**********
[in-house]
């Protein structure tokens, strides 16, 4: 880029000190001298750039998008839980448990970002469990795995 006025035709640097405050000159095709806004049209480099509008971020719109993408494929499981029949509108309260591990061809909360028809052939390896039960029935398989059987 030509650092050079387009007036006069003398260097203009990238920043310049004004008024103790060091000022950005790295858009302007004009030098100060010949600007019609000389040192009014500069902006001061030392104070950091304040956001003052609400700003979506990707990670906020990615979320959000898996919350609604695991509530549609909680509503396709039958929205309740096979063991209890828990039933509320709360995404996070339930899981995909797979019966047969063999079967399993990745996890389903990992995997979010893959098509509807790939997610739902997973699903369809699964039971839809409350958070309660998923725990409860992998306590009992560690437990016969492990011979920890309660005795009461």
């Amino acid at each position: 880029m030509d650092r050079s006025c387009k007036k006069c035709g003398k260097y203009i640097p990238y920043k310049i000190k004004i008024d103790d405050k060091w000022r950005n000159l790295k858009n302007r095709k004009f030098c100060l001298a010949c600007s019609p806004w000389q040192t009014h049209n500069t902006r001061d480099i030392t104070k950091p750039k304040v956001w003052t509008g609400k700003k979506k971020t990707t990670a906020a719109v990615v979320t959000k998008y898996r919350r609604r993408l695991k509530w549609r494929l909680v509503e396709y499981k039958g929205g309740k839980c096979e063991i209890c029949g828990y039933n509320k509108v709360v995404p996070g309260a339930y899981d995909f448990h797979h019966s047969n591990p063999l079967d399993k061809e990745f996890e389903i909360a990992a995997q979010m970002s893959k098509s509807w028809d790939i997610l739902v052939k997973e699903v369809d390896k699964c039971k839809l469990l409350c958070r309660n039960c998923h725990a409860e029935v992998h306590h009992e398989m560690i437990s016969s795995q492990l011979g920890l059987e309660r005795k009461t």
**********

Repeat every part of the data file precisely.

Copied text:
[in-house]
């Protein structure tokens, strides 16, 4: 880029000190001298750039998008839980448990970002469990795995 006025035709640097405050000159095709806004049209480099509008971020719109993408494929499981029949509108309260591990061809909360028809052939390896039960029935398989059987 030509650092050079387009007036006069003398260097203009990238920043310049004004008024103790060091000022950005790295858009302007004009030098100060010949600007019609000389040192009014500069902006001061030392104070950091304040956001003052609400700003979506990707990670906020990615979320959000898996919350609604695991509530549609909680509503396709039958929205309740096979063991209890828990039933509320709360995404996070339930899981995909797979019966047969063999079967399993990745996890389903990992995997979010893959098509509807790939997610739902997973699903369809699964039971839809409350958070309660998923725990409860992998306590009992560690437990016969492990011979920890309660005795009461």
């Amino acid at each position: 880029m030509d650092r050079s006025c387009k007036k006069c035709g003398k260097y203009i640097p990238y920043k310049i000190k004004i008024d103790d405050k060091w000022r950005n000159l790295k858009n302007r095709k004009f030098c100060l001298a010949c600007s019609p806004w000389q040192t009014h049209n500069t902006r001061d480099i030392t104070k950091p750039k304040v956001w003052t509008g609400k700003k979506k971020t990707t990670a906020a719109v990615v979320t959000k998008y898996r919350r609604r993408l695991k509530w549609r494929l909680v509503e396709y499981k039958g929205g309740k839980c096979e063991i209890c029949g828990y039933n509320k509108v709360v995404p996070g309260a339930y899981d995909f448990h797979h019966s047969n591990p063999l079967d399993k061809e990745f996890e389903i909360a990992a995997q979010m970002s893959k098509s509807w028809d790939i997610l739902v052939k997973e699903v369809d390896k699964c039971k839809l469990l409350c958070r309660n039960c998923h725990a409860e029935v992998h306590h009992e398989m560690i437990s016969s795995q492990l011979g920890l059987e309660r005795k009461t």